Planting a sugarcane crop does not involve seeds. Instead, pieces of the plant’s stalk, known as the culm, are used. Each fragment generates a new plant as its lateral buds develop. The genetics behind the architecture of sugarcane is being unveiled by a group of researchers led by agricultural engineer Fabio Nogueira from Universidade Estadual Paulista (Unesp) in the city of Botucatu, in partnership with bioinformaticist Renato Vicentini from the University of Campinas (Unicamp). In a study reported in the Journal of Experimental Botany in May 2013, the researchers showed that small RNA molecules (sRNA) control gene silencing and activation in these lateral buds, known as axillary buds.
“Each segment of the culm has one or two dormant axillary buds,” Nogueira explains. “When you cut the culm, the hormonal and metabolic balance changes, causing the buds to sprout and produce a new plant.” The protagonists of this phenomenon are RNA molecules that serve as “on/off switches” for genes (see Pesquisa FAPESP Issue No. 133). One example is microRNA 159, abundantly present in dormant axillary buds, which also contain large amounts of the plant hormone abscisic acid. This microRNA blocks the plant’s physiological response to another hormone, gibberellic acid, which stimulates cell proliferation. When the plant is cut, a signal (as yet unidentified) reduces the amount of abscisic acid in the axillary buds, which in turn reduces the effects of microRNA 159 and activates the gibberellic acid signaling pathway.
The origin of many of these small RNAs that can influence hormonal signaling and responses to stressful situations — such as drought — may be mobile fragments of plant DNA known as transposable elements. Nogueira reached this conclusion when he compared the RNA sequences detected in his project with those in the database produced by the research group led by University of São Paulo (USP) biologist Marie-Anne Van Sluys (see Pesquisa FAPESP Issue No. 198). According to Nogueira, transposable elements associated with small RNAs increase diversity and control genome function. The association between the two genetic entities does not end there. “Some transposable elements are negatively regulated by small RNAs, which serve as buffers to prevent DNA modification,” Nogueira notes. In the case of sugarcane, protecting DNA from change is important for maintaining the properties of commercial varieties developed to produce more sugar or to flourish in less rainy areas.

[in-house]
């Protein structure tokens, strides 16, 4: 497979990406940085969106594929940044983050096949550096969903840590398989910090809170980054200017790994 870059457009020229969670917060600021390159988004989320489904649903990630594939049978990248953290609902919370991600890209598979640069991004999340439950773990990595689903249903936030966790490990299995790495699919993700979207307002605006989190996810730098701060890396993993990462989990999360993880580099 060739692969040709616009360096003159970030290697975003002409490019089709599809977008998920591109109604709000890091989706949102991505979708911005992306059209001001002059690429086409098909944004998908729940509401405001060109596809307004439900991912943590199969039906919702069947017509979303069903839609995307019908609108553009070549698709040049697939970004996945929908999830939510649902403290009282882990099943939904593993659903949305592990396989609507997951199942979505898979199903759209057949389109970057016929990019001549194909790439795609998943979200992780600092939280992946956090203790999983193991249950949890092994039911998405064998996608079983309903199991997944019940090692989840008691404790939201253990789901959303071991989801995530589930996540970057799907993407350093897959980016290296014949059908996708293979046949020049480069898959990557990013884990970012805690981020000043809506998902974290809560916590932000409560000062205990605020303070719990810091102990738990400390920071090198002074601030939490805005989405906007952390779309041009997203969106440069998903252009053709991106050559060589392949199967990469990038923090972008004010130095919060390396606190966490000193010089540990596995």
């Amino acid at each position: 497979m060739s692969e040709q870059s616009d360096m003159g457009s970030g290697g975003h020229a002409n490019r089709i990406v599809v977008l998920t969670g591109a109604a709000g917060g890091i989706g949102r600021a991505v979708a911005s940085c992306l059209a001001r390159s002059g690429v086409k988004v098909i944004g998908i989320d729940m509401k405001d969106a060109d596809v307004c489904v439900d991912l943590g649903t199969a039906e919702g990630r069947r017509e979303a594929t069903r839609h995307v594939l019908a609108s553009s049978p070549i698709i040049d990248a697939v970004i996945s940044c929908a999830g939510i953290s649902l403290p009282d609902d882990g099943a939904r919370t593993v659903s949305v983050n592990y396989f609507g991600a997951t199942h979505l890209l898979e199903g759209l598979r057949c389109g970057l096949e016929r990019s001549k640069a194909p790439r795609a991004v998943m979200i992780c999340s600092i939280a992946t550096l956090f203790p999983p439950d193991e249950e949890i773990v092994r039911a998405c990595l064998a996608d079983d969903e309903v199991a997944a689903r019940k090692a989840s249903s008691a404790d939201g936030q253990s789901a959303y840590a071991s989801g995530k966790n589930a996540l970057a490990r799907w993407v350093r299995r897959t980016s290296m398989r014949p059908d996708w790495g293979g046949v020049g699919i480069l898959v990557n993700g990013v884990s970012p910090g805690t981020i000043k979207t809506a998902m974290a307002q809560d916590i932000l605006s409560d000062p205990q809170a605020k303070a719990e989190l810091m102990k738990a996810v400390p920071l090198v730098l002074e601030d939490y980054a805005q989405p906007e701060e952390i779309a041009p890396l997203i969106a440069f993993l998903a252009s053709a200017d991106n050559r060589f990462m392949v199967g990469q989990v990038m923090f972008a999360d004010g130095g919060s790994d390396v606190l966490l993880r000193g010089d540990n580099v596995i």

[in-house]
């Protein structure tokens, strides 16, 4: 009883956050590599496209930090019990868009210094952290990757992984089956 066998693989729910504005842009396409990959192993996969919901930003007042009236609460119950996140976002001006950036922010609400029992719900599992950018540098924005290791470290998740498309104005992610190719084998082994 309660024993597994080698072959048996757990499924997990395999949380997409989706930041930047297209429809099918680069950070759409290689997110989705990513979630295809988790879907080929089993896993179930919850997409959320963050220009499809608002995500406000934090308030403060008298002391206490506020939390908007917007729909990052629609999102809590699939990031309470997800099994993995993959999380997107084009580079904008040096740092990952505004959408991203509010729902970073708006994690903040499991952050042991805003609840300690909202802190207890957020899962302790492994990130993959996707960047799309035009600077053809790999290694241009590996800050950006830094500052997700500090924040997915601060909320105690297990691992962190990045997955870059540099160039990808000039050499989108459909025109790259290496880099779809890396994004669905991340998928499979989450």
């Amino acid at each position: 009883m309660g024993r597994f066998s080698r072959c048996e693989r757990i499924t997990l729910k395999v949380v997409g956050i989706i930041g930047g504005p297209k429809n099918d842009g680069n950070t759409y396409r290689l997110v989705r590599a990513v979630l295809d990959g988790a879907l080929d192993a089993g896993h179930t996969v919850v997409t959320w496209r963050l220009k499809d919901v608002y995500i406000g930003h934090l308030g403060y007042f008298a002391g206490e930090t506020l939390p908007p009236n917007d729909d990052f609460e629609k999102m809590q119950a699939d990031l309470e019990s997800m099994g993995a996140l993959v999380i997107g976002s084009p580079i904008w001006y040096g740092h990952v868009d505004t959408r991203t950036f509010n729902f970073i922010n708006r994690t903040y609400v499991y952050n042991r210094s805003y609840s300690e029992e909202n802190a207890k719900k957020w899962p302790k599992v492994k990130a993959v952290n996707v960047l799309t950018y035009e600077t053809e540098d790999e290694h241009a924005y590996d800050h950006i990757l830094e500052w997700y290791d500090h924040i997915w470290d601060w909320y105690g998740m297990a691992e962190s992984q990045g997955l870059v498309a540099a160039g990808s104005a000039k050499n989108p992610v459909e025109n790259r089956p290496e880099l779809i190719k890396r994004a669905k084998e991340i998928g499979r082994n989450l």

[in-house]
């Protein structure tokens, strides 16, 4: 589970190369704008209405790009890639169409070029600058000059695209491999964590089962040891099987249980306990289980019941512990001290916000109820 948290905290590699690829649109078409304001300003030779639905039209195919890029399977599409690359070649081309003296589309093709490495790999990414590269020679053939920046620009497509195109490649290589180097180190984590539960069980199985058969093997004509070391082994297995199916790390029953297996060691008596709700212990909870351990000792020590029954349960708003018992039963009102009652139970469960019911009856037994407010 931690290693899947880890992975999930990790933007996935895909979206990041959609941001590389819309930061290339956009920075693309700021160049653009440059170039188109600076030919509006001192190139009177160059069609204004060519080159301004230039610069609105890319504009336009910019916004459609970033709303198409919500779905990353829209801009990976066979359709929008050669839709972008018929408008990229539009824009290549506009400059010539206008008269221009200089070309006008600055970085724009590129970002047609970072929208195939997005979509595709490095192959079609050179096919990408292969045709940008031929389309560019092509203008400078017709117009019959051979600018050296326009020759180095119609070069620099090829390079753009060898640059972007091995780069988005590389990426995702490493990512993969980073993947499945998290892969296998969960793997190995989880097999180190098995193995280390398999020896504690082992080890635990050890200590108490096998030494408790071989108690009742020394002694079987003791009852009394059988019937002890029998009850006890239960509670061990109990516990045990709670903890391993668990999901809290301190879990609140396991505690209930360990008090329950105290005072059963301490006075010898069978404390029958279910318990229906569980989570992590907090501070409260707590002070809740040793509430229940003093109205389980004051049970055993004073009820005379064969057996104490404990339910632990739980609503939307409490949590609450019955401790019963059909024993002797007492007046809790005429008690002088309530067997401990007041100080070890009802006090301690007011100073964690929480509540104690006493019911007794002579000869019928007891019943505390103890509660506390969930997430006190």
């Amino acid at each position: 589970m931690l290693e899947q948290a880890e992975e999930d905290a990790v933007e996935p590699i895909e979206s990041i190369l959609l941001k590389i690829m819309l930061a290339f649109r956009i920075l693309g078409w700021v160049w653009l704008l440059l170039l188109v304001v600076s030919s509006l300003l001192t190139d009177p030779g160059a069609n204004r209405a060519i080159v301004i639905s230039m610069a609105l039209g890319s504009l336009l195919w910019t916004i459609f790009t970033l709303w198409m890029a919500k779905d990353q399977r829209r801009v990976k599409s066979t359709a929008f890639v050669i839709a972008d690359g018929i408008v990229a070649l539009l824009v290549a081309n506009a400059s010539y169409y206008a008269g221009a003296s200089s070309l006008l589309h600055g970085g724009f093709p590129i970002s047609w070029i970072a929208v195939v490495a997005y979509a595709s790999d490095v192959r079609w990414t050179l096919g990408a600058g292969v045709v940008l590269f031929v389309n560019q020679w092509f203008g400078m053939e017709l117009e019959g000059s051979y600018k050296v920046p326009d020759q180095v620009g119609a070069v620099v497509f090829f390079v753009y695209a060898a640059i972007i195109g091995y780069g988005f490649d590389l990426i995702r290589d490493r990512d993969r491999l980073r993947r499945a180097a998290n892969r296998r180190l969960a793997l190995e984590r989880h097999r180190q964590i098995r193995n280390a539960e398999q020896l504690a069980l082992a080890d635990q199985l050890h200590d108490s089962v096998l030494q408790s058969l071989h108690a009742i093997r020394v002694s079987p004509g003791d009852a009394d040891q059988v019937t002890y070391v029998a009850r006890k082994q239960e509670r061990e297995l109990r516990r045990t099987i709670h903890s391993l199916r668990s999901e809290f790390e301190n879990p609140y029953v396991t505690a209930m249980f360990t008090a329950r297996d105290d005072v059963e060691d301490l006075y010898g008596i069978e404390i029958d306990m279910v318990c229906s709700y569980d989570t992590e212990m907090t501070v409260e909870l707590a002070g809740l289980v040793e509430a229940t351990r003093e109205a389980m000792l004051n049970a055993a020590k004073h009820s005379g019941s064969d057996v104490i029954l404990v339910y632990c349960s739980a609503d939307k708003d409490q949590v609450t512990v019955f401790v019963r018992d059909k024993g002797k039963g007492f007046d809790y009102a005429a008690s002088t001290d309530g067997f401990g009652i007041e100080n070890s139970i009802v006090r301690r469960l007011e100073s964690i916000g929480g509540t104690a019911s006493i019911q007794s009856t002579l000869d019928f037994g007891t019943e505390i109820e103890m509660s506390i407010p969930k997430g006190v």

“I sought basic knowledge with my project, but this understanding is also essential for the propagation and productivity of sugarcane,” Nogueira explains. The plant’s architecture is central to determining the intended purpose of a given plantation. Sugarcane culms with few ramifications are better for producing sugar, whereas plants with more lateral buds and more leaves generate more biomass, the raw material used for the manufacture of second-generation ethanol. Knowing the genetic players involved in controlling these characteristics makes it possible to develop markers for plant selection and can contribute to the improvement of commercial varieties. The importance of this work was acknowledged by the 2012 edition of the Top Ethanol awards; second place in the academic works category was awarded to Fausto Ortiz-Morea for his master’s thesis, which generated the paper recently published in the Journal of Experimental Botany. An additional publication by Nogueira’s team, published in BMC Plant Biology in 2010, won second place at the same awards program in 2013.
Nogueira’s work has yielded a catalogue of active small RNA molecules (microtranscriptome) from the axillary buds of sugarcane, and has made it available to other researchers. In collaboration with a group from the Luiz de Queiroz School of Agriculture (Esalq/USP), Nogueira is testing some of these RNAs on plant models in order to observe their effects on metabolism.
The researcher celebrates being the first to examine the genetic regulation of sugarcane architecture, but he is actually the pioneer of a broader field. There are no studies on small RNA activity in the axillary buds of other plants because these structures are very small and difficult to isolate. With axillary buds that can be viewed with the naked eye, have measurable hormonal concentrations, and contain DNA and RNA that can be extracted, sugarcane has all the essential characteristics to become a model organism for plant architecture studies.
Isolation and characterization of microRNAs and their target genes in sugarcane (No. 2007/58289-5); Grant Mechanism: Young Investigators Awards Program; Coordinator: Fabio Tebaldi Silveira Nogueira (IB/Unesp); Investment: R$ 314,903.10 (FAPESP).
ORTIZ-MOREA, F.A. et al. Global analysis of the sugarcane microtranscriptome reveals a unique composition of small RNAs associated with axillary bud outgrowth. Journal of Experimental Botany. v. 64, n. 8, p. 2.307-20. May 2013.